Zanzibar’s House Of Wonders: A Door On The past


The ancient Swahili towns of East Africa’s seaboard and islands are renowned for their elaborately carved doors. Zanzibar (more properly Unguja) has some fine examples, so it’s a pity I have so few photos from our long-ago stay in Stone Town. There is a reason, however. For one thing the streets are so shadowy and narrow it is difficult to take decent shots without causing pedestrian chaos. And anyway, neither photographer, nor my then Olympus trip camera, whose back kept flicking open, were up to job.


Here though, on the steps of Beit-al-Ajaib, the House of Wonders, there was both light and room for manoeuvre. The doors belong to a palace built by Sultan Barghash in 1883 to host ceremonial events. Barghash belonged to the dynasty of Omani Arabs who had ruled over the Swahili city states from the late 17th century, this after the expulsion of the Portuguese who, thanks to explorer Vasco da Gama, had held the territory, thus controlling the Indian Ocean trade, for some two centuries.

So it was that one set of invaders succeeded another, the situation further complicated in the 19th century by competing European interests wherein Britain saw off Germany, and proclaimed the Zanzibari Omanis’ dominion a British protectorate; the stated objective being to put an end to the Arab slave trade, though some might say this was only an excuse, since there appear to have few means to back up the fine words, and slaving on parts of the East African coast anyway continued into the 1920s.

But back to the palace. Barghash was an extravagant man and, before his death in 1888, built six palaces across Unguja island. (The Zanzibari sultans’ wealth derived both from the slave trade and Unguja’s spice plantations). Their rule did not end well. 1964 saw the Zanzibar Revolution. The Omanis, along with many Indian residents, were killed or expelled. Thereafter the House of Wonders was used as government offices. When we visited in 1999 it was abandoned, shrouded in dust and empty  but for one of the last sultan’s  cars (a candy pink saloon) parked inside the atrium just behind those two front doors. One wonders how many men it took to carry it up the palace steps. A friend who visited more recently told me it was still there.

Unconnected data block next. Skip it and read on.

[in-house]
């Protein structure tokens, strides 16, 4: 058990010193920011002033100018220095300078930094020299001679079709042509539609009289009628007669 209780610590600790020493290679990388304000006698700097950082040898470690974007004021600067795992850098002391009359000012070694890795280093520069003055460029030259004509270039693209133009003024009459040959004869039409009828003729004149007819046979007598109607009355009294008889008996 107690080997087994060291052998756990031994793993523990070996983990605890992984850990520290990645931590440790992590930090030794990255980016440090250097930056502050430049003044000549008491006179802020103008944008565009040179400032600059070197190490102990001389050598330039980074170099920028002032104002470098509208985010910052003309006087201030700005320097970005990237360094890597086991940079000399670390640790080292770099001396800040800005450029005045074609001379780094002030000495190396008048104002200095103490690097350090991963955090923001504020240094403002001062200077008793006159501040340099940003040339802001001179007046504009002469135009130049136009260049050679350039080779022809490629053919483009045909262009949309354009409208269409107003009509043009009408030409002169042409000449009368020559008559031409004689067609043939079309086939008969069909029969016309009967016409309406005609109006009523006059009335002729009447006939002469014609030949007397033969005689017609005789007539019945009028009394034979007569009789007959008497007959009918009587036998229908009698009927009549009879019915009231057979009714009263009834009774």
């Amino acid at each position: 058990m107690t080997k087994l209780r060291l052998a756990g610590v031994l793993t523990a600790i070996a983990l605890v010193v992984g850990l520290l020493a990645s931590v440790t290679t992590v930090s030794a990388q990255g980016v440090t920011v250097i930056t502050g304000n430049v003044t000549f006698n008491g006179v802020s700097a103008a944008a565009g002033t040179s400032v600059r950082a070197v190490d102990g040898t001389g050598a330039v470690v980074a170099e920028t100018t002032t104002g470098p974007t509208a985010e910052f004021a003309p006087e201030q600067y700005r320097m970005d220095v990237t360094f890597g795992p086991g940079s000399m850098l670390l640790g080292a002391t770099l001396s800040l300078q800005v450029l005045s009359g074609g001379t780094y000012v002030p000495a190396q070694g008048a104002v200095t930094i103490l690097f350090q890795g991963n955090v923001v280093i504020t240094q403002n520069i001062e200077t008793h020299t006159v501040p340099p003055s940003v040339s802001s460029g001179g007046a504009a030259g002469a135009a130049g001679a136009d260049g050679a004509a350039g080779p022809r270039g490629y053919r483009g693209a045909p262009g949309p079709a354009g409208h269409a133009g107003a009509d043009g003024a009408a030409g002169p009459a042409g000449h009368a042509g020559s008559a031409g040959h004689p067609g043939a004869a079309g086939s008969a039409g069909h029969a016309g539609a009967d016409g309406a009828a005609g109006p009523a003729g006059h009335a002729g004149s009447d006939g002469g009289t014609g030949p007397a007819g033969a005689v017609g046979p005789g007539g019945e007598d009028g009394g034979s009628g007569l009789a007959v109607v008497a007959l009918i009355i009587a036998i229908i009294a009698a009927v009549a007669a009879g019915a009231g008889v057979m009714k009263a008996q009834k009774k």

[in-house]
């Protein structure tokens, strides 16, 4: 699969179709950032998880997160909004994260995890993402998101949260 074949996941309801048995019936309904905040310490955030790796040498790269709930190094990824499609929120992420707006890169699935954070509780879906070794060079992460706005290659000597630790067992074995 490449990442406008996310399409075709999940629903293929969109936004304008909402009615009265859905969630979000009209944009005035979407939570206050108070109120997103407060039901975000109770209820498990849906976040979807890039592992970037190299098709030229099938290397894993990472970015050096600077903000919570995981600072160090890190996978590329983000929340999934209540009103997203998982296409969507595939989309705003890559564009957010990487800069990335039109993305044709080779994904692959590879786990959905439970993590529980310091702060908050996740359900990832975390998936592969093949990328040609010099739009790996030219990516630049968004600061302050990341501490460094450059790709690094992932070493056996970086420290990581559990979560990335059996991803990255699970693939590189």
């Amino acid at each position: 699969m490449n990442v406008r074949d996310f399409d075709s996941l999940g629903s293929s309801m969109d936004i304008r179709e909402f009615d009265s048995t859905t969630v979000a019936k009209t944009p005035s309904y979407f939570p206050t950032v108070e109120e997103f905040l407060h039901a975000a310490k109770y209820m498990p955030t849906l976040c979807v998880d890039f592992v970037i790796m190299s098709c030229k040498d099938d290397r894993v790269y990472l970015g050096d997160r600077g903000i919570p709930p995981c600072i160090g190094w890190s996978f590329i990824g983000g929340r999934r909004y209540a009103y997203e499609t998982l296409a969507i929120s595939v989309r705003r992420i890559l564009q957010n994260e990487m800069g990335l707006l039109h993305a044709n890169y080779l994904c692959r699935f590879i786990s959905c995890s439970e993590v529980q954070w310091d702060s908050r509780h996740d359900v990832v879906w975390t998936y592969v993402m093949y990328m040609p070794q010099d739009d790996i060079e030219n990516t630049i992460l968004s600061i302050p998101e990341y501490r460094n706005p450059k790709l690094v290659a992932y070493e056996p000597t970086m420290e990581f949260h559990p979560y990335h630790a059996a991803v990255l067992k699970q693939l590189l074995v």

And finally, my only view of a Stone Town door, more gist than detail:


Cee’s Black & White Photo Challenge: doors and drawers

25 thoughts on “Zanzibar’s House Of Wonders: A Door On The past

  1. Mzuri sana Memsahib. You beat there. Didn’t go to either Zanzibar or Lamu. Both were sort of out of bonds then. My two daughters went. Loved both…
    Boon week-end…

      1. What a story. What a door. But I have a sneaking preference for the characterful doors of Stone Town, even though they probably, if opened, revealed some deprivation within.

      2. Stone Town is a magical place. We were strolling around one evening and came to a street junction where there was more space between the houses and it was filled with people. And there was a TV hitched to an outside wall and everyone was busy watching. Community viewing. We were always greeted hospitably wherever we went, though everyone was a bit subdued because Pres. Nyerere had just died.

  2. We were in Zanzibar in 1999 too! I wonder if our paths ever crossed? Your photos really took me back. I too have too few shots. And I was using 35 mm slide film and my scans of those I did take aren’t great. Yours may be limited in number but they are full of atmosphere.

  3. Yes, that’s absolutely true. Most of Stone Town’s buildings are no earlier than the 18th century, and Omani takeover. Earlier influences are apparently down to Persian invaders who made their mark from around the 12th century.

  4. thank you, Tish – another marvellous chance for us readers to take a look through your African photo album and then be guided along with just enough information to make the whole history of the place resonate in all that carved stone – I’ve always loved the word sound ‘Zanzibar’

    1. Zanzibar – the word definitely does have magical resonance. And thank you for coming on my virtual micro-safari. I’m wishing I could climb into my photo album – feeling sensation-deprivation.

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